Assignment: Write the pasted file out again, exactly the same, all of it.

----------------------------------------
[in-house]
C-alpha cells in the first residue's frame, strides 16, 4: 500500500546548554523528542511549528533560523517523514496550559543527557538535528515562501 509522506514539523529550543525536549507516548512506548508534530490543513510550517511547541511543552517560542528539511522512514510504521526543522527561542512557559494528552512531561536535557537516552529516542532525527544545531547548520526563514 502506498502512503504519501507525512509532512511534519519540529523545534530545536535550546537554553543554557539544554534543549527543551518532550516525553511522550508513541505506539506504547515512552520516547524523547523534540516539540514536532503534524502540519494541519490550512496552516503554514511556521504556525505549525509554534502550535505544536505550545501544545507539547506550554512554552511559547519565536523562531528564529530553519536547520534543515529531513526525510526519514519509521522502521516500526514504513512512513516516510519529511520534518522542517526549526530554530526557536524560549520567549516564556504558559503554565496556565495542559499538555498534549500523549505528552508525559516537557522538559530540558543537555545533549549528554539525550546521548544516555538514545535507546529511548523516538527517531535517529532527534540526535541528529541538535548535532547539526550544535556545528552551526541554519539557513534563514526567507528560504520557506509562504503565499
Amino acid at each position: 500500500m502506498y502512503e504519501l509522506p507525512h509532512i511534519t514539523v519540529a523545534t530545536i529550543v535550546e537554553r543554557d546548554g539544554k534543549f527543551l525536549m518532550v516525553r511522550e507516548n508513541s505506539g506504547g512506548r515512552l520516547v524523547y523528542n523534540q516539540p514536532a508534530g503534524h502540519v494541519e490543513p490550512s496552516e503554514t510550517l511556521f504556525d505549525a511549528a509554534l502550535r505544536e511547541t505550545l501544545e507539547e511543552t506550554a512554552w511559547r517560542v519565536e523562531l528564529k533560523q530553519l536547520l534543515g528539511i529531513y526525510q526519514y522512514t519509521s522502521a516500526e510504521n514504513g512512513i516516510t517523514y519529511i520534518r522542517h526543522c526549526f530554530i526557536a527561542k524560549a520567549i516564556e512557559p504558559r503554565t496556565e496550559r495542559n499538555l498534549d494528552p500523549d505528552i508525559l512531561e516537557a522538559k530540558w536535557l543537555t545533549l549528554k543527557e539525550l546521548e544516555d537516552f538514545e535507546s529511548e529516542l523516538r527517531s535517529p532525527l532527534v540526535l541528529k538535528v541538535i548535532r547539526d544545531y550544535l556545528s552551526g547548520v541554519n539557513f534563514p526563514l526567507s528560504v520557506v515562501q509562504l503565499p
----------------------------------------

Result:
[in-house]
C-alpha cells in the first residue's frame, strides 16, 4: 500500500546548554523528542511549528533560523517523514496550559543527557538535528515562501 509522506514539523529550543525536549507516548512506548508534530490543513510550517511547541511543552517560542528539511522512514510504521526543522527561542512557559494528552512531561536535557537516552529516542532525527544545531547548520526563514 502506498502512503504519501507525512509532512511534519519540529523545534530545536535550546537554553543554557539544554534543549527543551518532550516525553511522550508513541505506539506504547515512552520516547524523547523534540516539540514536532503534524502540519494541519490550512496552516503554514511556521504556525505549525509554534502550535505544536505550545501544545507539547506550554512554552511559547519565536523562531528564529530553519536547520534543515529531513526525510526519514519509521522502521516500526514504513512512513516516510519529511520534518522542517526549526530554530526557536524560549520567549516564556504558559503554565496556565495542559499538555498534549500523549505528552508525559516537557522538559530540558543537555545533549549528554539525550546521548544516555538514545535507546529511548523516538527517531535517529532527534540526535541528529541538535548535532547539526550544535556545528552551526541554519539557513534563514526567507528560504520557506509562504503565499
Amino acid at each position: 500500500m502506498y502512503e504519501l509522506p507525512h509532512i511534519t514539523v519540529a523545534t530545536i529550543v535550546e537554553r543554557d546548554g539544554k534543549f527543551l525536549m518532550v516525553r511522550e507516548n508513541s505506539g506504547g512506548r515512552l520516547v524523547y523528542n523534540q516539540p514536532a508534530g503534524h502540519v494541519e490543513p490550512s496552516e503554514t510550517l511556521f504556525d505549525a511549528a509554534l502550535r505544536e511547541t505550545l501544545e507539547e511543552t506550554a512554552w511559547r517560542v519565536e523562531l528564529k533560523q530553519l536547520l534543515g528539511i529531513y526525510q526519514y522512514t519509521s522502521a516500526e510504521n514504513g512512513i516516510t517523514y519529511i520534518r522542517h526543522c526549526f530554530i526557536a527561542k524560549a520567549i516564556e512557559p504558559r503554565t496556565e496550559r495542559n499538555l498534549d494528552p500523549d505528552i508525559l512531561e516537557a522538559k530540558w536535557l543537555t545533549l549528554k543527557e539525550l546521548e544516555d537516552f538514545e535507546s529511548e529516542l523516538r527517531s535517529p532525527l532527534v540526535l541528529k538535528v541538535i548535532r547539526d544545531y550544535l556545528s552551526g547548520v541554519n539557513f534563514p526563514l526567507s528560504v520557506v515562501q509562504l503565499p